Come to Buenos Aires and hopefully you'll enter the country on a rainy night. You'll head to where you're staying and the city will be nothing but green and pink neon, the looming silhouettes of European architecture and dark, slick streets seen through a blurry car window. Like any good traveler, your first stop should be for a decent meal. Above all things, Argentina will not disappoint your stomach.
I'll leave the details of Argentina's fascinatingly mixed and rocky history to the books. If you're traveling there, you should be reading far more scholarly sources than just your humble, barely-educated writers here at Travel Droppings.
While in Argentina, one thing I knew was that I was going to be doing a large portion of traveling through my mouth and my stomach.
When the Spaniards, French and Italians settled here, they brought with them their own unique tastes and flavors. It isn't taxing to find a pizza, a list of tapas, or Blood Sausage at any decent restaurant.
Without a doubt, I couldn't go anywhere without seeing it on a menu or in a storefront. They call it a pizza, but even upon first glance it should be recognized as the fat, slobbering Latin American cousin of it's Italian ancestor, likely the bastard half-brother of it's equally mongreled cousin, the American-Style pizza-hut-pizza.
In the many pizza-making establishments I visited, hoping to find one single bright spot in a country that has otherwise amazing food, the method was uniform. Call it a recipe, if you must..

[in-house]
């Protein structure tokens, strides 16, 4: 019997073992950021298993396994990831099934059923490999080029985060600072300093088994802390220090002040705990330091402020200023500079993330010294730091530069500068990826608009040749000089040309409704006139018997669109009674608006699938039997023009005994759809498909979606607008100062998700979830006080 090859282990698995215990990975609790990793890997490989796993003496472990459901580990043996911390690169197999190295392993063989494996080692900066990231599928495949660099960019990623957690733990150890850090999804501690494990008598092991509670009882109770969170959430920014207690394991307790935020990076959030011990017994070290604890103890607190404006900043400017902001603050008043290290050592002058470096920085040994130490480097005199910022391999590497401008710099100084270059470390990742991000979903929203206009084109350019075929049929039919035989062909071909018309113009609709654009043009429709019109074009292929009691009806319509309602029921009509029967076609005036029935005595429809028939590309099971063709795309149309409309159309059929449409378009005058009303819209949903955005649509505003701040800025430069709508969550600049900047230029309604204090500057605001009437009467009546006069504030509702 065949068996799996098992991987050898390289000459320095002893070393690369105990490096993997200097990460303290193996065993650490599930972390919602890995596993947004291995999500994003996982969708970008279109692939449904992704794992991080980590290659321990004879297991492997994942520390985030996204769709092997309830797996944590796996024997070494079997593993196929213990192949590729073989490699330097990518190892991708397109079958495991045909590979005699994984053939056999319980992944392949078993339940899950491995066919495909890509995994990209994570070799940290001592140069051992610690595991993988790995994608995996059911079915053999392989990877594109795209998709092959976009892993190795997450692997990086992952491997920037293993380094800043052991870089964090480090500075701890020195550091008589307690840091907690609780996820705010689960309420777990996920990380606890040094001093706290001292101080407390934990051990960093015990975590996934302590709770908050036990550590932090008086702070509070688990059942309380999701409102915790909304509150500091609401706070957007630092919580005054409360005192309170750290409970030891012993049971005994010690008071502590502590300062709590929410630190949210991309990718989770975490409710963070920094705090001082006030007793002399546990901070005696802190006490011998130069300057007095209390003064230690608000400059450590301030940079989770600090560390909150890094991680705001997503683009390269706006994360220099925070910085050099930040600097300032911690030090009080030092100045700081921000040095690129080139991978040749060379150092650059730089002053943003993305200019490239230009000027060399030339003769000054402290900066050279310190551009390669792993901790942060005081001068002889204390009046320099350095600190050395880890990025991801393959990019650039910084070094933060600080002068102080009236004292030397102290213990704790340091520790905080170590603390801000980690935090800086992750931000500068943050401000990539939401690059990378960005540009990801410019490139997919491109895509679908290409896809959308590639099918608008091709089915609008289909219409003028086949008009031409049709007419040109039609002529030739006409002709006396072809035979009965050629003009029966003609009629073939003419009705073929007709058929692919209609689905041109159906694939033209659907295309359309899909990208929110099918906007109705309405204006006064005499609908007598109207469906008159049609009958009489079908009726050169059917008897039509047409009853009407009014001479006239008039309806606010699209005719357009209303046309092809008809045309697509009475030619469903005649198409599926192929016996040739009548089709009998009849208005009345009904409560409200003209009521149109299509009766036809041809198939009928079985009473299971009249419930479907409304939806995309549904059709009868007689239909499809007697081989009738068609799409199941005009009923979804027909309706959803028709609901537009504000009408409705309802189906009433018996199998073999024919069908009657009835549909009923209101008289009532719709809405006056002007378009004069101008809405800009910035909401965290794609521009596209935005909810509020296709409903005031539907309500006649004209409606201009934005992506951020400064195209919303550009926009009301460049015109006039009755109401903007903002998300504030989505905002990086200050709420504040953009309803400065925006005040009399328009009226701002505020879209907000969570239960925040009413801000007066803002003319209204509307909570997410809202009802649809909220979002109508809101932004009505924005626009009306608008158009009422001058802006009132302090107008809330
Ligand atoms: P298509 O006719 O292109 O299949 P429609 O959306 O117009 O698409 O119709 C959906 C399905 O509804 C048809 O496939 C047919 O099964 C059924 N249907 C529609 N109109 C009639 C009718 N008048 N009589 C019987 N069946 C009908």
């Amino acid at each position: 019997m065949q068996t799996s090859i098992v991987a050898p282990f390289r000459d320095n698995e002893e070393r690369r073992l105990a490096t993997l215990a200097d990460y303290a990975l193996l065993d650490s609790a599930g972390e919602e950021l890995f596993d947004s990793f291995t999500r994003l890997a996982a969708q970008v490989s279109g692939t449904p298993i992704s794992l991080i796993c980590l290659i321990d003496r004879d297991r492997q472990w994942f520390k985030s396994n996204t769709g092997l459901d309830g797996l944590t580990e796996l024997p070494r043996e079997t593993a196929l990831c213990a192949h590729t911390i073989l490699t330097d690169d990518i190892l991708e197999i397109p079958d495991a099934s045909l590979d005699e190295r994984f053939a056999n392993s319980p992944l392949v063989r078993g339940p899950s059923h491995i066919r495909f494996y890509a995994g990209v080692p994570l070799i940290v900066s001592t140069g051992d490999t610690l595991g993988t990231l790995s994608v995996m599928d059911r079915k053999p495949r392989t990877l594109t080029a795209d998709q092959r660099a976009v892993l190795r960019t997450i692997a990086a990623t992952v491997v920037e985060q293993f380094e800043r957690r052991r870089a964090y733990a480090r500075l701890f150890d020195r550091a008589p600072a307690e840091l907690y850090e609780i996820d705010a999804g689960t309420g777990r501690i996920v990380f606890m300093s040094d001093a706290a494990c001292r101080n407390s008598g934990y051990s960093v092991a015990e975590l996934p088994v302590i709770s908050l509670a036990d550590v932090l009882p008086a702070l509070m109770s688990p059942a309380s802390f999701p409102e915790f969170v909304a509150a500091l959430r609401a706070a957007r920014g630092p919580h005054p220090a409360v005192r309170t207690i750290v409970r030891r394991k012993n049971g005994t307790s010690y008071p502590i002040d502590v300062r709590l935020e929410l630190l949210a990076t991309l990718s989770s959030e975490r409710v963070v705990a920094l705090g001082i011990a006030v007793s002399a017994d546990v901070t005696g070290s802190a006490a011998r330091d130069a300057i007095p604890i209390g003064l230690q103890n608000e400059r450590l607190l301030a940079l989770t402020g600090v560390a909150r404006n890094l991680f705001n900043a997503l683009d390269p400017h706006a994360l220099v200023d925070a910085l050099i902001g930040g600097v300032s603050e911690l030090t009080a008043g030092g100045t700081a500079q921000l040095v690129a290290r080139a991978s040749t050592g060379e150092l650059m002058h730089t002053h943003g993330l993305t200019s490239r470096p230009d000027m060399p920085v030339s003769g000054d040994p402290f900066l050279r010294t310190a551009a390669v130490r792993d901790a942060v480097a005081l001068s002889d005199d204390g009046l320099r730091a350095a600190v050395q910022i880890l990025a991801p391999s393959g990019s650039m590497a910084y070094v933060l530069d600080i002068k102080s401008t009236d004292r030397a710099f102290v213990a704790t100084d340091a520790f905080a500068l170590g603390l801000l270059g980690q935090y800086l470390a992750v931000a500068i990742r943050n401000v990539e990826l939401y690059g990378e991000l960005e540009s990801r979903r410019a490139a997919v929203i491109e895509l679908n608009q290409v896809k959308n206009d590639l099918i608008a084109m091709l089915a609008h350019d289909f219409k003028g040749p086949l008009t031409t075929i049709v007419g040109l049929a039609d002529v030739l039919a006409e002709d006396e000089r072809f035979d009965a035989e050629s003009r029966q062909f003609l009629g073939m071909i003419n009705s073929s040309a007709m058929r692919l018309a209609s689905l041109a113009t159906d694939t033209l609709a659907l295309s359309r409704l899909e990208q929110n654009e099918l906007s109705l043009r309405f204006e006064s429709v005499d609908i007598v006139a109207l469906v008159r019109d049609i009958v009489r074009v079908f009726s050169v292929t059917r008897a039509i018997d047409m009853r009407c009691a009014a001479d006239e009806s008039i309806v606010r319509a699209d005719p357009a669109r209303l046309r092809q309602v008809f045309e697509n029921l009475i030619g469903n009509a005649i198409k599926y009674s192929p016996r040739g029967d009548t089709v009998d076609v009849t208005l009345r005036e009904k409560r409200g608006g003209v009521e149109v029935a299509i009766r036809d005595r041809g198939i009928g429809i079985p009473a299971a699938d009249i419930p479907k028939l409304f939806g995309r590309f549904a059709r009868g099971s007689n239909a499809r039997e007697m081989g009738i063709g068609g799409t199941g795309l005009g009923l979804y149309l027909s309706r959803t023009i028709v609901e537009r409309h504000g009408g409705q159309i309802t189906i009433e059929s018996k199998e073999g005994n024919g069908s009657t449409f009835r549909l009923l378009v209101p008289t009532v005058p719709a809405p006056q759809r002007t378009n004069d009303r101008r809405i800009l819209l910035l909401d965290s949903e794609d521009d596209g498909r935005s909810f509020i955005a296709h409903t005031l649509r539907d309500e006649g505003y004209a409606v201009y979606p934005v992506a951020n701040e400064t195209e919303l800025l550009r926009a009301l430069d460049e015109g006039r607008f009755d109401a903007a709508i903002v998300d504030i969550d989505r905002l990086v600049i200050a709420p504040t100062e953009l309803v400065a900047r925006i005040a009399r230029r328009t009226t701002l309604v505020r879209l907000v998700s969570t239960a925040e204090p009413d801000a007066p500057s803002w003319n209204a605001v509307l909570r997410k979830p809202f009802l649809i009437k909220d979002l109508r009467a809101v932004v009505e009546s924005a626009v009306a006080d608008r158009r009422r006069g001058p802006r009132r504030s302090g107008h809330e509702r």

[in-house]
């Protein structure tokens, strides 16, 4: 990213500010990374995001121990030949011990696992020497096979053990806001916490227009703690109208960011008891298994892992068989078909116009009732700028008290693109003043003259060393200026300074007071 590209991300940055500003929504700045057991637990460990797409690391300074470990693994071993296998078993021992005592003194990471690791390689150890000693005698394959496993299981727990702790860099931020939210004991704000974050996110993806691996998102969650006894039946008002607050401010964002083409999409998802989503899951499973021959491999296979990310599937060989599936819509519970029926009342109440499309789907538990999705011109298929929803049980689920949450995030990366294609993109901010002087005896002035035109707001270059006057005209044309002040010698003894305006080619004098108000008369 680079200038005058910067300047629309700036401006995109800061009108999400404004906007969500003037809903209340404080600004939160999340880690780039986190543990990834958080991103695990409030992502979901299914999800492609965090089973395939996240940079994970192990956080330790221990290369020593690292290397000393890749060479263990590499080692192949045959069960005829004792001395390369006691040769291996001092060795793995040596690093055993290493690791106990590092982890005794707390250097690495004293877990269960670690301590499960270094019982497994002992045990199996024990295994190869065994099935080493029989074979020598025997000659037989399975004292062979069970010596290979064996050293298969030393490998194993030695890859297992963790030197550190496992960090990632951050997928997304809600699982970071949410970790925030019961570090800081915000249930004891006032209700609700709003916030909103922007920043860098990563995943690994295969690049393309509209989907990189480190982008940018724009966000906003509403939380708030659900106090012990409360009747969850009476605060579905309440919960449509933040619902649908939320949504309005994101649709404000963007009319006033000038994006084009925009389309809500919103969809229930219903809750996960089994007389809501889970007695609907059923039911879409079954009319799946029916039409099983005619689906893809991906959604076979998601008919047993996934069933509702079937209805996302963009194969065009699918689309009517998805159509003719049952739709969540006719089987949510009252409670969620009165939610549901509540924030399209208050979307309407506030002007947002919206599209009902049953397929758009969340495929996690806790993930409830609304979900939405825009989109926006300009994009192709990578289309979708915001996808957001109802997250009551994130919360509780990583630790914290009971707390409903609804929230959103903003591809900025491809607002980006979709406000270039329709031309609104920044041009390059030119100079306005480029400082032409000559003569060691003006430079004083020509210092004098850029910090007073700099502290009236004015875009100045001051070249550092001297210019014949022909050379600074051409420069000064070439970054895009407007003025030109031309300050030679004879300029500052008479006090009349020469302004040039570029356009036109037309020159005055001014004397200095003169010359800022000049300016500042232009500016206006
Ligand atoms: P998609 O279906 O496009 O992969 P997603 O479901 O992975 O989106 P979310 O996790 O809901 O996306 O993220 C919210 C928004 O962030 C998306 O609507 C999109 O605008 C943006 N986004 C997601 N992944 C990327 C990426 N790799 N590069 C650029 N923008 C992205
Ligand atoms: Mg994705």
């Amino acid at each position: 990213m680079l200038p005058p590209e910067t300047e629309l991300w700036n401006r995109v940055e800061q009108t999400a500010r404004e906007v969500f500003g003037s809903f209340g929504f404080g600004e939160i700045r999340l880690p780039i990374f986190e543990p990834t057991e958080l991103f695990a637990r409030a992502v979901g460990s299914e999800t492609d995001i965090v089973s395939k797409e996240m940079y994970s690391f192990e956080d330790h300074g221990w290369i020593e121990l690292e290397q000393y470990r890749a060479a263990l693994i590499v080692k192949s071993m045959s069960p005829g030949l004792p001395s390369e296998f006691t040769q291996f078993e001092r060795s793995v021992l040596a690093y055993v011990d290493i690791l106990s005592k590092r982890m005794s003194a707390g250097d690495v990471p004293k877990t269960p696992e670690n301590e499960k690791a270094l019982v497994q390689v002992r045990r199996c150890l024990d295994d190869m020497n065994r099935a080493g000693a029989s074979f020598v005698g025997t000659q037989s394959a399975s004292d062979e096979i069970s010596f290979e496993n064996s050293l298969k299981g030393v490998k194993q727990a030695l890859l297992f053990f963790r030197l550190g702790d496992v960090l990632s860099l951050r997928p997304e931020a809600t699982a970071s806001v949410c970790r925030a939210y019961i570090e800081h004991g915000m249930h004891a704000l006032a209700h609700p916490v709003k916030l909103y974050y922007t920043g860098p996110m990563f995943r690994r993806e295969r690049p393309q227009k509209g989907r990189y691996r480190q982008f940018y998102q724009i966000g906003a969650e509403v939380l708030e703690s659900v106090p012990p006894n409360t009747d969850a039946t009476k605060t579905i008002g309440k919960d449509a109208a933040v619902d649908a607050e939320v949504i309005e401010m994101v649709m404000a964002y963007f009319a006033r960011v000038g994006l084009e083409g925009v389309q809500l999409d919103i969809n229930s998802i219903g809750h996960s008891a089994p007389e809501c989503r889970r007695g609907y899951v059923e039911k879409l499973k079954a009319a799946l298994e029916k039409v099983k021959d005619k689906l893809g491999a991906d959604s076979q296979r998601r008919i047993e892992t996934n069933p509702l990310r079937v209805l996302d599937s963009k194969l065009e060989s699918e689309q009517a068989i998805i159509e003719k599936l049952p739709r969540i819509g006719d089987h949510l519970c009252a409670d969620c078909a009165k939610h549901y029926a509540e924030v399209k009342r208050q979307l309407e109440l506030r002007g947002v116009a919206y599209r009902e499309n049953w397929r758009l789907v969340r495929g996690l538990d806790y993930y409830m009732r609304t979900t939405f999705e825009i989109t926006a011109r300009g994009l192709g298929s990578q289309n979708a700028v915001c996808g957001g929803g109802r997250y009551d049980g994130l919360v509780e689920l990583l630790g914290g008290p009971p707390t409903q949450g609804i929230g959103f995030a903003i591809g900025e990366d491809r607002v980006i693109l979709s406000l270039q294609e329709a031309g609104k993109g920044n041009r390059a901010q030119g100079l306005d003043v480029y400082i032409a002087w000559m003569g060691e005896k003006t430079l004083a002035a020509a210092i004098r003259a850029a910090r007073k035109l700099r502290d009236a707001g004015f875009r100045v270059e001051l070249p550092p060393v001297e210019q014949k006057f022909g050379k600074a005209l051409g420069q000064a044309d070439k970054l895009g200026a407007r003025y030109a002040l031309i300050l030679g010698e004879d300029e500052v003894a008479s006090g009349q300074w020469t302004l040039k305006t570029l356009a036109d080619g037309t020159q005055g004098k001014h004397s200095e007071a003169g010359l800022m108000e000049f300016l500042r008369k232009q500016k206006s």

1) Don't pre-cook the dough. Whatever you do, keep it soft and moist and as raw as possible. I want to taste them eggs.
2) Limited spread of tomato sauce on uncooked dough. Keep dough away from any heat that could possibly cook it even the slightest bit.
3) Now this is the most important part of all, so read what follows carefully; Smotherthefucker with cheese. Pile unto that uncooked dough with almost-yellow mozzarella, as thick and rubbery as it can be found it or genetically engineered.
4) Cook just enough to melt the cheese. That dough still wet? Good. Take it out of the oven, top it with olives or yellow peppers or whatever the hell is around, it doesn't matter because you should already be pretty inebriated on your chosen toxin by the time you eat the greasy little bastard.
Just how Mamacita used to make.
The Humble Empanada is not the pride of Buenos Aires, though it should be. I suppose that, like the portenos stuck living inside of their tiny apartments in a country where everyone else seems to live on either a ranch or a winery, or a ranch that produces wine on the side, they do their best work inside of a confined space.
You will read and hear many wise persons extolling the virtues of Argentina's incredible beef selection (more on that later) but the empanada is Buenos Aires little crusty secret.
It couldn't be more simple. Pocket of dough filled with any variety of meats and/or cheeses and/or vegetables. Done.
The most common are the Beef, which is excellent. Get it spicy if you can. Don't forget the caprese, which is tomato and mozzarella, two things that I wouldn't normally recommend eating in Argentina, but together inside of that little empanada, they couldn't be more perfect.
Empanadas are certainly not limited to Buenos Aires, though it was the only part of Argentina where I could find a multitude of companies selling them who also Deliver. Delivery Empanadas sounds like something out of my dreams, not to mention they come in a little cardboard box featuring depictions of the various empanada folds, representing it's secret contents. It's like a Christmas Present with meat or cheese in it.
There is something about the way that the edges of the Argentinean empanada are less browned than the top, reminiscent of all those Argentine Girls with the freckles just on their nose and cheeks. (grrrowl)
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